Via a particular focus on racial identity and the turbulent times of the 1960s, this course will explore the complex social identities we each inhabit. You will consider the injustices that led black Americans to demand the legal right to vote.

Possible readings

  • Christopher Paul Curtis, The Watsons go to Birmingham
  • Rita Williams-Garcia, One Crazy Summer

Dr. Patricia Hopkins
Department of English

Group B

Rooms of Their Own: How Women Writers Made Modernist Literature

This course will offer a tour of modernist literature written by women – works designed to change the way we think about women’s roles in culture, public life and the family.

You will read stories, poems and essays by writers such as Virginia Woolf, Mina Loy, Rebecca West, H.D. (Hilda Doolittle), Gertrude Stein, Marianne Moore, Nella Larsen, Jean Rhys and Elizabeth Bowen, while learning about the historical contexts that connect these works to the women’s suffrage movement.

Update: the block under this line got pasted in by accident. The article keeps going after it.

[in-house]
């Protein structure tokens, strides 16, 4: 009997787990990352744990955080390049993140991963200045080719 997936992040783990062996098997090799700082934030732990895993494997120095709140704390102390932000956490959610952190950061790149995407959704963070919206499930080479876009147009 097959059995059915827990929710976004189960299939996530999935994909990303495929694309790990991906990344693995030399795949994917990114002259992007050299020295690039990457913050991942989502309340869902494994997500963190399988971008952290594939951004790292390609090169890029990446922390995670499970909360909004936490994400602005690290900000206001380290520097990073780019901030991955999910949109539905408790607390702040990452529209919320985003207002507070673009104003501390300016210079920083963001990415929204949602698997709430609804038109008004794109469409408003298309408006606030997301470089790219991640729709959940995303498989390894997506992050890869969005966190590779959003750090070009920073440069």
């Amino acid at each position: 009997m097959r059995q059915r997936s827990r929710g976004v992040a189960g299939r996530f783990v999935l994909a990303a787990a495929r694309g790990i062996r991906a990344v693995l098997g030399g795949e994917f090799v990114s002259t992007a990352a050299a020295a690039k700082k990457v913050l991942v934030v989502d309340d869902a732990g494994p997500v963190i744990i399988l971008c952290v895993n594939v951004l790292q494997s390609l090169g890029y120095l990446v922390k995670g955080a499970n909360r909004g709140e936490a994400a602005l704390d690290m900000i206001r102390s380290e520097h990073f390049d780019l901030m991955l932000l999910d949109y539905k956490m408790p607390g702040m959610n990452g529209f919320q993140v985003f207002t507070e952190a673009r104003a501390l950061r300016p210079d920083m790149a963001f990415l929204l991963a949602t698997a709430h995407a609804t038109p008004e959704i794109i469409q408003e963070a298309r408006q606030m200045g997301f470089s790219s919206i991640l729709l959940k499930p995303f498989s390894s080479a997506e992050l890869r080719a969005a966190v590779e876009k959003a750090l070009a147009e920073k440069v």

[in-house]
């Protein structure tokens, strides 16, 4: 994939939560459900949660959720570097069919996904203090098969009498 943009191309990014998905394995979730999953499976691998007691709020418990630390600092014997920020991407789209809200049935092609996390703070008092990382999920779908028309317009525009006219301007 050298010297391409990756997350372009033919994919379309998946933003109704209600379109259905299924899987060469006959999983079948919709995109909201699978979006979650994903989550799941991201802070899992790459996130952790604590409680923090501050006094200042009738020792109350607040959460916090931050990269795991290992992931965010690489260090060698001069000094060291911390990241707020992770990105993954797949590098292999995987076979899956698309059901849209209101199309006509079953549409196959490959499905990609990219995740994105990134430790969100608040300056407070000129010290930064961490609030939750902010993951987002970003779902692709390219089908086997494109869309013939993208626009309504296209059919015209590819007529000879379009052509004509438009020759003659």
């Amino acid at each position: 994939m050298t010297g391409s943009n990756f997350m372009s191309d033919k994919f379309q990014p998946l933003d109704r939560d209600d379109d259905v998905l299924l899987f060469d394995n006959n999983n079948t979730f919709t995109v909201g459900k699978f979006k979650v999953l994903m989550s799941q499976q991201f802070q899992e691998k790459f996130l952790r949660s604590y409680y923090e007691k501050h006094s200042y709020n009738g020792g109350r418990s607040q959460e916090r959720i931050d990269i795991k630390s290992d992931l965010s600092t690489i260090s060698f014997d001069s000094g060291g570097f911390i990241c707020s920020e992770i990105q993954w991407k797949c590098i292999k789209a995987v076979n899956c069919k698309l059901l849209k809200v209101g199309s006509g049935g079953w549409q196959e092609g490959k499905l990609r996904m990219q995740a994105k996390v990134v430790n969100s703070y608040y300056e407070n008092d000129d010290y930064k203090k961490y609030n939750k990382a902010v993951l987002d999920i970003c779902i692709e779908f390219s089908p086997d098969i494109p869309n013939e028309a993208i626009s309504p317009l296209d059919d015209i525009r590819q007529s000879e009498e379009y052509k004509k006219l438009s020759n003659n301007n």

Texts will be available on Scholar.

Dr. Anna Teekell
Department of English

First Feminists of Egypt: the Early 20th Century

In this course, you will learn about Egyptian Muslim feminists in the early 20th century. This movement gathered cohesion and momentum in the early decades of the 20th century. Class discussions will include engaging questions, like:

  • How is it that the first country to grant women’s rights and the last country to grant women’s rights are both majority Muslim countries?
  • How will people maintain traditions and resist external challenges in the era of expanding western hegemony?

Dr. Diana Obeid
Department of Modern and Classical Languages and Literatures